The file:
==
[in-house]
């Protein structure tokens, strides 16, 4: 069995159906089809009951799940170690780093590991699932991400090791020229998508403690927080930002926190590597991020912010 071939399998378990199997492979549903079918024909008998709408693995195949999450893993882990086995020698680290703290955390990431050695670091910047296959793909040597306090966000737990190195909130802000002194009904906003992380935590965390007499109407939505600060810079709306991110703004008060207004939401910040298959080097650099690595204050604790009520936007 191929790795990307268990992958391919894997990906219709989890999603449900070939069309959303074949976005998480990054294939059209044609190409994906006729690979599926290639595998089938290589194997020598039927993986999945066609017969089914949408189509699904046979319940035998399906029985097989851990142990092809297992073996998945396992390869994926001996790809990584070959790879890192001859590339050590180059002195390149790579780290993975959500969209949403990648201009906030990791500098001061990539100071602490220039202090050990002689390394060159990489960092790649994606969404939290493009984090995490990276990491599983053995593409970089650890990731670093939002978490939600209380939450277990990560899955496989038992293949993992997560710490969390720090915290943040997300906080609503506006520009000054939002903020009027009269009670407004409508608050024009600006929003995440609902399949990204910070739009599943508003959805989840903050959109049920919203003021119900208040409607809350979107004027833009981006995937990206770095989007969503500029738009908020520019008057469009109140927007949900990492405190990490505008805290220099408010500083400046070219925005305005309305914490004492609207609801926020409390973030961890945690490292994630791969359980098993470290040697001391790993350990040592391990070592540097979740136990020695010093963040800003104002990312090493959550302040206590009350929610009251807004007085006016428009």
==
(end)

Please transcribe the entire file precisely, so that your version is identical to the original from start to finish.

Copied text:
[in-house]
């Protein structure tokens, strides 16, 4: 069995159906089809009951799940170690780093590991699932991400090791020229998508403690927080930002926190590597991020912010 071939399998378990199997492979549903079918024909008998709408693995195949999450893993882990086995020698680290703290955390990431050695670091910047296959793909040597306090966000737990190195909130802000002194009904906003992380935590965390007499109407939505600060810079709306991110703004008060207004939401910040298959080097650099690595204050604790009520936007 191929790795990307268990992958391919894997990906219709989890999603449900070939069309959303074949976005998480990054294939059209044609190409994906006729690979599926290639595998089938290589194997020598039927993986999945066609017969089914949408189509699904046979319940035998399906029985097989851990142990092809297992073996998945396992390869994926001996790809990584070959790879890192001859590339050590180059002195390149790579780290993975959500969209949403990648201009906030990791500098001061990539100071602490220039202090050990002689390394060159990489960092790649994606969404939290493009984090995490990276990491599983053995593409970089650890990731670093939002978490939600209380939450277990990560899955496989038992293949993992997560710490969390720090915290943040997300906080609503506006520009000054939002903020009027009269009670407004409508608050024009600006929003995440609902399949990204910070739009599943508003959805989840903050959109049920919203003021119900208040409607809350979107004027833009981006995937990206770095989007969503500029738009908020520019008057469009109140927007949900990492405190990490505008805290220099408010500083400046070219925005305005309305914490004492609207609801926020409390973030961890945690490292994630791969359980098993470290040697001391790993350990040592391990070592540097979740136990020695010093963040800003104002990312090493959550302040206590009350929610009251807004007085006016428009």